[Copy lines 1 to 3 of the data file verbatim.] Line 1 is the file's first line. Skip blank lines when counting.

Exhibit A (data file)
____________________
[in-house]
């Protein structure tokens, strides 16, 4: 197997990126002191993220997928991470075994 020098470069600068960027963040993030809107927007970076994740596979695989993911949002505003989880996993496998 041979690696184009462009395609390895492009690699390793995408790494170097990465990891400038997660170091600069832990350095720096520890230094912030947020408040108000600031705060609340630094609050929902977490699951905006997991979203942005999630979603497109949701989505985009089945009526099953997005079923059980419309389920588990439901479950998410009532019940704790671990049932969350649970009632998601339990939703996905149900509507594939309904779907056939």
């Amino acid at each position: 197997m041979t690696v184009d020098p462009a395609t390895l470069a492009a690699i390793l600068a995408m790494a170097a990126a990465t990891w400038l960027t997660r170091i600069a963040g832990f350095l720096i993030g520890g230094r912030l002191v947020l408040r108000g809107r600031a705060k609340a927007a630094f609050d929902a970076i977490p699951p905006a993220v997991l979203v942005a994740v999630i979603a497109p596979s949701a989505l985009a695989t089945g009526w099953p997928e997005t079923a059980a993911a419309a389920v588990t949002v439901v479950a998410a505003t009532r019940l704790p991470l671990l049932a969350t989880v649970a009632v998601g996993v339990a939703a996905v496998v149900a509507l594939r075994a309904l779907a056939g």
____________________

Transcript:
[in-house]
């Protein structure tokens, strides 16, 4: 197997990126002191993220997928991470075994 020098470069600068960027963040993030809107927007970076994740596979695989993911949002505003989880996993496998 041979690696184009462009395609390895492009690699390793995408790494170097990465990891400038997660170091600069832990350095720096520890230094912030947020408040108000600031705060609340630094609050929902977490699951905006997991979203942005999630979603497109949701989505985009089945009526099953997005079923059980419309389920588990439901479950998410009532019940704790671990049932969350649970009632998601339990939703996905149900509507594939309904779907056939």
């Amino acid at each position: 197997m041979t690696v184009d020098p462009a395609t390895l470069a492009a690699i390793l600068a995408m790494a170097a990126a990465t990891w400038l960027t997660r170091i600069a963040g832990f350095l720096i993030g520890g230094r912030l002191v947020l408040r108000g809107r600031a705060k609340a927007a630094f609050d929902a970076i977490p699951p905006a993220v997991l979203v942005a994740v999630i979603a497109p596979s949701a989505l985009a695989t089945g009526w099953p997928e997005t079923a059980a993911a419309a389920v588990t949002v439901v479950a998410a505003t009532r019940l704790p991470l671990l049932a969350t989880v649970a009632v998601g996993v339990a939703a996905v496998v149900a509507l594939r075994a309904l779907a056939g």